For over a century, the American lifespan has steadily increased. Now, with one in three children clinically overweight, that trend may actually reverse. Every week new studies announce more alarming consequences of childhood obesity, from juvenile diabetes to acid reflux, joint deterioration, and emotional or mental health issues. The latest findings tie childhood obesity to signs of early heart disease. In other words, overweight children are facing the same health problems in their tender years that one would expect to find in a middle-aged, out of shape adult.
Not surprisingly, big money is being poured into research on the causes and possible solutions to address the problem. Experts routinely cite lack of outdoor playtime as one of the biggest contributors to expanding waistlines in childhood, particularly when that results in children mindlessly watching television and “sleep eating” — binging calorie-laden foods without notice.
According to some experts, those viewing hours during which our youngest consumers are force-fed streams of ads for fast food meals may account for a significant chunk of our childhood obesity problem. As a result, some claim a ban on fast food ads could help as many as 18% of our overweight children to slim down. Others recommend a daily “green hour” during which parents turn off the television and compel their children to play outdoors.
All of which is well and good, except that it overlooks the true cause of childhood obesity: it’s hereditary. Oh, not in the genetic sense, although there is research showing an overlap between the two. But in reality, childhood obesity does ultimately come down to the parents and the food choices they make. (To make matters worse, food choices made as early as pregnancy may lead unborn children to grow up obese.)
Consider the way we start our kids off in the morning. We all know that breakfast is considered “the most important meal of the day,” and yet few families have the time to sit down and eat their meal together as our grandparents did. Now breakfast is something that — if our children eat it at all — is usually sugar-coated, and often eaten on the go: a Pop Tart (190-210 calories with up to five teaspoons of sugar) or a handful of breakfast cereal (with sugar often accounting for one-third of the weight). In fact, we parents are so busy that many of us opt to have our kids eat breakfast at school, where, although the menus tend to be healthy, there’s no one standing over our kid telling them to eat their fruit and not just lick the jelly off of their toast.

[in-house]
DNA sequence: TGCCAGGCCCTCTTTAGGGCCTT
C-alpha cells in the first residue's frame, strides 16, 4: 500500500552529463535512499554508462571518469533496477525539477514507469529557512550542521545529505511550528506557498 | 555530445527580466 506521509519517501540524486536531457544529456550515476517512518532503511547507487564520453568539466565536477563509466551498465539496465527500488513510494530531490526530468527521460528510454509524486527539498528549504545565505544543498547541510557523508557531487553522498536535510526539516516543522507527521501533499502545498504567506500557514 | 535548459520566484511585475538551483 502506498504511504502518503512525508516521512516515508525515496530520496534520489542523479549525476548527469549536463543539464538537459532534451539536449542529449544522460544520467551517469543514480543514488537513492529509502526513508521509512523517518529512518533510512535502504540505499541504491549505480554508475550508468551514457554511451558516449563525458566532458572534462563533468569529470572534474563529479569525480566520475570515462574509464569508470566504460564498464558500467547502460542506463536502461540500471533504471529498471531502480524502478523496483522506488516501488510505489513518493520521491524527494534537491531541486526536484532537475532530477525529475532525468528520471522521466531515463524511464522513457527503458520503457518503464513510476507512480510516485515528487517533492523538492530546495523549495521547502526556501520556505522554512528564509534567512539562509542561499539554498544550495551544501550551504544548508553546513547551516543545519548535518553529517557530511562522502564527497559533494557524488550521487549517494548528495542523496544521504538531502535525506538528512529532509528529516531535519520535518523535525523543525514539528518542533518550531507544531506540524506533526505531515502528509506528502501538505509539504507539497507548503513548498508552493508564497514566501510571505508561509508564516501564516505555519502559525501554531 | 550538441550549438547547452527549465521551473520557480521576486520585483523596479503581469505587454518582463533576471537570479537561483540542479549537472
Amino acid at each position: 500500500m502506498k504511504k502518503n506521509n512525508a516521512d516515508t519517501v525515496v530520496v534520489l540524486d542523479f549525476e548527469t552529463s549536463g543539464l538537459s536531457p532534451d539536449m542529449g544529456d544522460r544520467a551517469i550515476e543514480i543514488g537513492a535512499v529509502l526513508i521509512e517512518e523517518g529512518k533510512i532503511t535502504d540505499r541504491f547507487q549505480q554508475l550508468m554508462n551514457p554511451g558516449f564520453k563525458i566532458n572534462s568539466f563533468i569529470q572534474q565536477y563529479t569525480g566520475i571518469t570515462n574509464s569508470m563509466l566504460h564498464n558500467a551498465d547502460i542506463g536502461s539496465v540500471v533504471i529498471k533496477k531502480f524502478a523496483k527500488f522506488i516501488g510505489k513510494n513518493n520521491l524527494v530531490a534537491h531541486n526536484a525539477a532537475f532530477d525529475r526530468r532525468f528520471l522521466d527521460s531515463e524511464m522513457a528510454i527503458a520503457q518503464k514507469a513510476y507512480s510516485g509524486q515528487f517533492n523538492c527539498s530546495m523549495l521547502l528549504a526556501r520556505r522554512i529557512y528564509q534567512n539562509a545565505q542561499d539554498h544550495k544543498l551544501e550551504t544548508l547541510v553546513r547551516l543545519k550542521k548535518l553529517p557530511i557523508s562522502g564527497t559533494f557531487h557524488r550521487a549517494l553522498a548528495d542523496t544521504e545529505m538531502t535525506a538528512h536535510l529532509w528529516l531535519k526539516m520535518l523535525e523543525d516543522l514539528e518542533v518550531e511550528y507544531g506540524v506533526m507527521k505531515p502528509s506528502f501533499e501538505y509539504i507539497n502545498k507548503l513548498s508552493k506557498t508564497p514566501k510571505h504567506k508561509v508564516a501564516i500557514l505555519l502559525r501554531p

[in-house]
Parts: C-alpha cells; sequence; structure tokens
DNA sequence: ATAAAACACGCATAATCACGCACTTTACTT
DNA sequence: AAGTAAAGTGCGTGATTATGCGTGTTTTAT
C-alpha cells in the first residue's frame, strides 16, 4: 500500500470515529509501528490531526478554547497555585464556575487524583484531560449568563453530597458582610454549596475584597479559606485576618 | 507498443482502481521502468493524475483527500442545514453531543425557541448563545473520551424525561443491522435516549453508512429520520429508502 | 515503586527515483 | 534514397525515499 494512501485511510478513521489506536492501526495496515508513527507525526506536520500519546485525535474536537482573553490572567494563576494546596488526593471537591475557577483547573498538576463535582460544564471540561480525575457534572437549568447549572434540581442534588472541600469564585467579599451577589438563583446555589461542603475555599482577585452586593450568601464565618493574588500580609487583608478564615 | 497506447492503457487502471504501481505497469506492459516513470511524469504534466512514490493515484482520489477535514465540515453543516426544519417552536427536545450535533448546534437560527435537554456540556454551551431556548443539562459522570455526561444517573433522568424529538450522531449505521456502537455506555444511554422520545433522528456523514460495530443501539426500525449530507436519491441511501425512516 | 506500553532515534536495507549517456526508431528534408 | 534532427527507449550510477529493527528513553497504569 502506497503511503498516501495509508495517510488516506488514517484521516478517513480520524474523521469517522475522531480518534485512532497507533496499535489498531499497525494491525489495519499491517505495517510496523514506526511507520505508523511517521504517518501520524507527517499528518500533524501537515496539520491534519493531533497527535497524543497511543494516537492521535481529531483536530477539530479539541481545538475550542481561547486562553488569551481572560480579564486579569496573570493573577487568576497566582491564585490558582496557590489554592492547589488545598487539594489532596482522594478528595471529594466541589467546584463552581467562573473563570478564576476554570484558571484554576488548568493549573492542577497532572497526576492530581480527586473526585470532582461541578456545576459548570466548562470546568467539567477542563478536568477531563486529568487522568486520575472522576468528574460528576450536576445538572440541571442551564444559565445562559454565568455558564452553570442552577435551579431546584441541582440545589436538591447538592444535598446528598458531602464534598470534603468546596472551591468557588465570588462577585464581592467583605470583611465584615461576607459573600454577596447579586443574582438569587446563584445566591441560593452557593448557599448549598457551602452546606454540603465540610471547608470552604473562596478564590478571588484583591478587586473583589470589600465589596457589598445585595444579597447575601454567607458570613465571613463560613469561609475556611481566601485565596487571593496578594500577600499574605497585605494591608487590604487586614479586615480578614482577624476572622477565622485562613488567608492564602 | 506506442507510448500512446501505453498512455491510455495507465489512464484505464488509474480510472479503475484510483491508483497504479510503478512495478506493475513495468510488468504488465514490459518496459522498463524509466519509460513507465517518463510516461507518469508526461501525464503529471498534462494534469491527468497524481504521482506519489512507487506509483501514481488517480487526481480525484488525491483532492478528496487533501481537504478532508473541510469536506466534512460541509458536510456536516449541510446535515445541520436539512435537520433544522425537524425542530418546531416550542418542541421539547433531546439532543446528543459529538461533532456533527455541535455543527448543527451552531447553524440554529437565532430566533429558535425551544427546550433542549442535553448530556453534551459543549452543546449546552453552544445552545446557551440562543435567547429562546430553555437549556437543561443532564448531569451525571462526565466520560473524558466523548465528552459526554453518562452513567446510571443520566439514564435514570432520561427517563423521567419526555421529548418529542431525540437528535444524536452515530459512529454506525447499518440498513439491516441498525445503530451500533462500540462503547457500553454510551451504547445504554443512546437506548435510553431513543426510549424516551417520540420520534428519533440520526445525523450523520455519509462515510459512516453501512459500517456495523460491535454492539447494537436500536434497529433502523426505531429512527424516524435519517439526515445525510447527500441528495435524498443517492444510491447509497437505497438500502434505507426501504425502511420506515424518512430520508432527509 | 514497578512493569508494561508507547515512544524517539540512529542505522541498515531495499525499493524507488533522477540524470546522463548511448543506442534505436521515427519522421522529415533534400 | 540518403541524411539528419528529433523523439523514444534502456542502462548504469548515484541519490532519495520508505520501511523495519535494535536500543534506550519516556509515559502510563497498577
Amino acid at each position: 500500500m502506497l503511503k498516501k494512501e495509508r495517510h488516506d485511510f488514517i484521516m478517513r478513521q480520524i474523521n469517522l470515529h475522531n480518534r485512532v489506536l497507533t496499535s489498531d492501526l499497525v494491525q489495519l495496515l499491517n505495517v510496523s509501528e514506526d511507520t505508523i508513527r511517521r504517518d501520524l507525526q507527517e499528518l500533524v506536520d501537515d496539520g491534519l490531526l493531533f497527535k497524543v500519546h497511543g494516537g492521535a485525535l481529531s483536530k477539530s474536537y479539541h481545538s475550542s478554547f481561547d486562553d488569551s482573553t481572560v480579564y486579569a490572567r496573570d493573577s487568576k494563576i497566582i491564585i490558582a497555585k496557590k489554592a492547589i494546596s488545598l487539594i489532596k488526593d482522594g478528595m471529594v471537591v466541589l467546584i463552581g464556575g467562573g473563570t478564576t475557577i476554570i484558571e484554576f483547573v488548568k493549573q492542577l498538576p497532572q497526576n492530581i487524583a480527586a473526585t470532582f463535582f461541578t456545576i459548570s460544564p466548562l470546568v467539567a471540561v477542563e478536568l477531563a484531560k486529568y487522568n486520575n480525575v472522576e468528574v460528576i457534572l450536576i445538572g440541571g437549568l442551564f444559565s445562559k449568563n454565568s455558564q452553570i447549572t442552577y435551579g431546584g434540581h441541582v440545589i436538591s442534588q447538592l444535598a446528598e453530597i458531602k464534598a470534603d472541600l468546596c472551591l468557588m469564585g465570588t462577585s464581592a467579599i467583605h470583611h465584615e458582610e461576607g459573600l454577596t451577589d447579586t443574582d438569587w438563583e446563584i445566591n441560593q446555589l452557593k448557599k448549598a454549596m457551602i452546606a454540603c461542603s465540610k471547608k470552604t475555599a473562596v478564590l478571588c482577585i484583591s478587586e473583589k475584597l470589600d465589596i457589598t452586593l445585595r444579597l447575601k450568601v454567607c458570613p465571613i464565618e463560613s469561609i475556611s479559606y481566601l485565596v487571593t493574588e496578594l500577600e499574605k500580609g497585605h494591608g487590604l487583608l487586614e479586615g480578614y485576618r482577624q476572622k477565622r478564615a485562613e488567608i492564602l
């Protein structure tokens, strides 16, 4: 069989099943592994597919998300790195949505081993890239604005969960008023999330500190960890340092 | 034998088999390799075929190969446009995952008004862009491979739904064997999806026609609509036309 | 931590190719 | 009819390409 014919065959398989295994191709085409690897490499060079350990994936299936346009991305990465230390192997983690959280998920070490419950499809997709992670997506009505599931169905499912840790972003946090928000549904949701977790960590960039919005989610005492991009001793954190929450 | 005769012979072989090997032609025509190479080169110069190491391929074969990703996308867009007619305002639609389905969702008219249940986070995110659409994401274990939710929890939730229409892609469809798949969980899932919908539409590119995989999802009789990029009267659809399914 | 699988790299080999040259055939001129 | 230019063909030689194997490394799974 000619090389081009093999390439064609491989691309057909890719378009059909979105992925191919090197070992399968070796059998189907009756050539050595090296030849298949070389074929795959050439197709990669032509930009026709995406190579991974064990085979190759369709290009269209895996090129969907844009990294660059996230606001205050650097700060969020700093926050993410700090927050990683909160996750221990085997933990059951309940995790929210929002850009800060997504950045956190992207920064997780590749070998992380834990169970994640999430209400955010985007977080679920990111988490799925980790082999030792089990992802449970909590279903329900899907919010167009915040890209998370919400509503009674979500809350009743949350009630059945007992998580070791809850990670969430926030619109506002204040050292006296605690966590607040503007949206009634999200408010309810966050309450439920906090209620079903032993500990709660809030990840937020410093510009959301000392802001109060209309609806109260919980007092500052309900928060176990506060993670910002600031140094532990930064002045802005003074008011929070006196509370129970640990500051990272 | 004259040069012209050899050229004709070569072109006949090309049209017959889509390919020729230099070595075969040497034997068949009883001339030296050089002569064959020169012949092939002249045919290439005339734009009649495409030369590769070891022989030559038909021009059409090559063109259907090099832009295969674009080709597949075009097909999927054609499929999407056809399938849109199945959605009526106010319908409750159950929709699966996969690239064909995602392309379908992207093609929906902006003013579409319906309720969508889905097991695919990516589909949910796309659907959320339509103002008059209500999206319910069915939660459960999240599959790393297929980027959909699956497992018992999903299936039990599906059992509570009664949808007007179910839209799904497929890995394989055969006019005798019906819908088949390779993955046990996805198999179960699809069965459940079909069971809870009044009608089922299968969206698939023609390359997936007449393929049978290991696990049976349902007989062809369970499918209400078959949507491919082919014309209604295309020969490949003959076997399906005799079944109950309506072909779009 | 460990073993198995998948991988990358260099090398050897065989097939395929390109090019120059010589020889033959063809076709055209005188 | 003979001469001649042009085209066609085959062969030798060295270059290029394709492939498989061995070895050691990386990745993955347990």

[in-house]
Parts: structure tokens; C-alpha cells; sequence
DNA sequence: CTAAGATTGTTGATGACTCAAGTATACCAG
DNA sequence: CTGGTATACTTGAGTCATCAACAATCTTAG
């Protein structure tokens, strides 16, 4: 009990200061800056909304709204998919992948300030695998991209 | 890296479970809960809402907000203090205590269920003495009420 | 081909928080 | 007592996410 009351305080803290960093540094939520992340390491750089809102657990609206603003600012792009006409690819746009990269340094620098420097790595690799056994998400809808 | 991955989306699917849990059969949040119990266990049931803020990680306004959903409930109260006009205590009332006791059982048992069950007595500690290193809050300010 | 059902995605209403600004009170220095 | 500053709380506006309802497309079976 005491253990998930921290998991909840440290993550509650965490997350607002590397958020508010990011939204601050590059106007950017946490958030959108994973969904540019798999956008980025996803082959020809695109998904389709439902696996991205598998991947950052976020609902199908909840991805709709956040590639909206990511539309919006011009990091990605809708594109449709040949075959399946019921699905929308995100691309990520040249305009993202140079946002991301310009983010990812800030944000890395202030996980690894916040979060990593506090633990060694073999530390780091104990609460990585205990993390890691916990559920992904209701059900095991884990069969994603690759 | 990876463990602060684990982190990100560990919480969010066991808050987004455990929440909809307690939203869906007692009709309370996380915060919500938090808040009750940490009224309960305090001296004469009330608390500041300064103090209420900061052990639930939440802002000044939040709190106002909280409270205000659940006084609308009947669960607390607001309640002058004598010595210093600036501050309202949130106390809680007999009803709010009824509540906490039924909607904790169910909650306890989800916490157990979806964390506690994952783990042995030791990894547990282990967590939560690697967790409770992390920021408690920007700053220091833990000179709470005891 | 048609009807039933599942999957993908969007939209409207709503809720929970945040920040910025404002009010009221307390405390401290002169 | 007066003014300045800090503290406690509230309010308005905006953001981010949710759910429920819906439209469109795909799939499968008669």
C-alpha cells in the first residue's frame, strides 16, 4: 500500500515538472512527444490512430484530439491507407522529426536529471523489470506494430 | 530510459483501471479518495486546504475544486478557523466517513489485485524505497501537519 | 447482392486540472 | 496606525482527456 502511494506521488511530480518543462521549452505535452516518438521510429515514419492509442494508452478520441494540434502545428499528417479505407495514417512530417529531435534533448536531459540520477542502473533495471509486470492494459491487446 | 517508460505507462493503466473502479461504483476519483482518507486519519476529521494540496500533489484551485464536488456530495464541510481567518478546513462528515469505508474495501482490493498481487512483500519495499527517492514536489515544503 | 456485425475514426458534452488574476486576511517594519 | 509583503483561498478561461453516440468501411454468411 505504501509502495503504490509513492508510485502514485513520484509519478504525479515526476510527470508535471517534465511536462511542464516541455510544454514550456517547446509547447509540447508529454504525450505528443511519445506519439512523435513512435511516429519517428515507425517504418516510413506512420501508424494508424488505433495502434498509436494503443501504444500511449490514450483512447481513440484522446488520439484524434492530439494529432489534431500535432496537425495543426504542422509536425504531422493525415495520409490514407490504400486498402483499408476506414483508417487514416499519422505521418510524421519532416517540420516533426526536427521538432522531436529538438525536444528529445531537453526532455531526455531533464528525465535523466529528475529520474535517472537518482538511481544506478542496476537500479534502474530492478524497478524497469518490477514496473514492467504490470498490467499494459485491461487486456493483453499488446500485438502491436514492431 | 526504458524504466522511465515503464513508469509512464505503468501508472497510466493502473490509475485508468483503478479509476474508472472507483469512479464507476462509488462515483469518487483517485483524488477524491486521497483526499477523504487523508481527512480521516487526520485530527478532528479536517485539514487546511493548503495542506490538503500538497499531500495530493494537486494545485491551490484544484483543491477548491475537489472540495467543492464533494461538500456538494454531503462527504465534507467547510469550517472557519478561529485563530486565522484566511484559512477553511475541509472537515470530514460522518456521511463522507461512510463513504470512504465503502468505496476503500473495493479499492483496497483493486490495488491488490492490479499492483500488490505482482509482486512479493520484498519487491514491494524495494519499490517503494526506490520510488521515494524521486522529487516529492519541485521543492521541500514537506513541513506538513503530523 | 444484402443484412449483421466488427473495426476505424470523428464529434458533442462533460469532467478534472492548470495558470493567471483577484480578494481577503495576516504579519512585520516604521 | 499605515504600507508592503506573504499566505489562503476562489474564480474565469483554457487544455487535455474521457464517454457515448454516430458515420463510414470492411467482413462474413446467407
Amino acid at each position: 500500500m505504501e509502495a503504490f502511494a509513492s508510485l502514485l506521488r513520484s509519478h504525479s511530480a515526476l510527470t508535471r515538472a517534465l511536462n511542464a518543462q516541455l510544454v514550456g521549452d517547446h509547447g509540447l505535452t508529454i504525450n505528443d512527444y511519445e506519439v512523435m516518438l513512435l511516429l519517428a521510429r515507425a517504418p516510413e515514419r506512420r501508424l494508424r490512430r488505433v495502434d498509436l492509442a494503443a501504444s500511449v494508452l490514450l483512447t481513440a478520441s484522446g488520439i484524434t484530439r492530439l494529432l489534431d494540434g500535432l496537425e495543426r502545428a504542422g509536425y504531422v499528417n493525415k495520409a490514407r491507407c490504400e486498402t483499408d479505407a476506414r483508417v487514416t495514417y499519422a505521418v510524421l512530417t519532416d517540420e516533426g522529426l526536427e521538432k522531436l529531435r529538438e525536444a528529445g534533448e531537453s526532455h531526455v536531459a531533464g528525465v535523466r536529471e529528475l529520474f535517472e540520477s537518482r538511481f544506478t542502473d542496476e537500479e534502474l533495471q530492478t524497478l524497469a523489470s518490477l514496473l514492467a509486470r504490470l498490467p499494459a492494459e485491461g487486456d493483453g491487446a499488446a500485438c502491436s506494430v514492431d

It carries on throughout the day, too. Certainly, schools are taking steps to offer healthier food choices, and many districts are banning snack and soda machines now. Yet at the same time, more schools are permitting children to snack in class — something unheard of in previous generations. And where do those snacks come from? From the very same home where they got the sugary breakfast foods earlier in the day and to which they’ll be heading home to eat in front of the television later. Because that’s something else that’s changed right along with our kids’ waistlines: families increasingly eat dinner in front of the television, not around the table.
It’s not something we, as parents, like to hear and yet it’s precisely what we need to realize: if our children are fat, the chances are we bear a big load of the blame. Kids aren’t the ones pulling the minivan into the drive-through lane at McDonald’s for dinner between dance lessons and karate practice. Again. They aren’t the ones zipping past the produce aisle and dried beans in favor of high-fat, calorie-dense convenience meals that promise to be ready after five minutes or less in the microwave. They don’t keep files crammed with the take-out menus for nearby restaurants, nor program the phone number of the pizza joint on their cell phones. Parents do.
So when it comes to wondering why our children are overweight, we need to spend a little less time looking at their chubby arms and legs and more time looking in our own mirrors. After all, we’re presumably the grown-ups. To us falls the task of saying “no.” Of making short-term decisions — like what’s for dinner — based on long-term health consequences. Of exercising the self-discipline and time management needed to prepare meals that don’t harm our kids That is our job.
It’s a job that parents of overweight children better get serious about performing, too, or they may lose their kids entirely, and not necessarily due to the dire health consequences they’re allowing their children to suffer. In Britain last year, a child’s excess weight was a factor in over 20 child protection cases, and just this week a six-year-old boy was taken from his parents care solely due to his obesity.
Think it couldn’t happen here? Then, next time you’re pulling into McDonald’s for dinner (again) or reaching for that microwaveable high-fat, high-calorie dinner-in-a-box, ask yourself which entity requires you to get your kids vaccinated and send them to school for their own good and what would happen to you if you blew off that responsibility because “it’s not convenient.”